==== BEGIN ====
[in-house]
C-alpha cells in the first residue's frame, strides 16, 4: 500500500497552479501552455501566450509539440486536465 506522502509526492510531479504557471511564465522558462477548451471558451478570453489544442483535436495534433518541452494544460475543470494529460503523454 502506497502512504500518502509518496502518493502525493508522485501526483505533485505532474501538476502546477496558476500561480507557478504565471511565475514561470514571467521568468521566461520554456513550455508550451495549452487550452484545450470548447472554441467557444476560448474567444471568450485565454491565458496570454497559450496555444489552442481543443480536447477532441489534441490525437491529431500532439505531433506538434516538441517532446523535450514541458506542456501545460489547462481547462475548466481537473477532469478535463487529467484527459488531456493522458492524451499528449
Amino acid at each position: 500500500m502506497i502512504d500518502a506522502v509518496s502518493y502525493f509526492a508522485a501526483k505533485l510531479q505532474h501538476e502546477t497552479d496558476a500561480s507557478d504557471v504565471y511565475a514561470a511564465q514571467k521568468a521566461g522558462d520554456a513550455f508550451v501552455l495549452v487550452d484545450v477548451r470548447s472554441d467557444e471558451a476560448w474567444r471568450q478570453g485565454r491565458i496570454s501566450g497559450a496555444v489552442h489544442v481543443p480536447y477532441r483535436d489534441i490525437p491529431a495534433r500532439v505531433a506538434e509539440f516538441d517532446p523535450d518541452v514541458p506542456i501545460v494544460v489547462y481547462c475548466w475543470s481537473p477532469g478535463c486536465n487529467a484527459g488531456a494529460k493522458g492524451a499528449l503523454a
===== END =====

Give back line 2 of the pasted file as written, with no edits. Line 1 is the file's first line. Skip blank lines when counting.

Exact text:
C-alpha cells in the first residue's frame, strides 16, 4: 500500500497552479501552455501566450509539440486536465 506522502509526492510531479504557471511564465522558462477548451471558451478570453489544442483535436495534433518541452494544460475543470494529460503523454 502506497502512504500518502509518496502518493502525493508522485501526483505533485505532474501538476502546477496558476500561480507557478504565471511565475514561470514571467521568468521566461520554456513550455508550451495549452487550452484545450470548447472554441467557444476560448474567444471568450485565454491565458496570454497559450496555444489552442481543443480536447477532441489534441490525437491529431500532439505531433506538434516538441517532446523535450514541458506542456501545460489547462481547462475548466481537473477532469478535463487529467484527459488531456493522458492524451499528449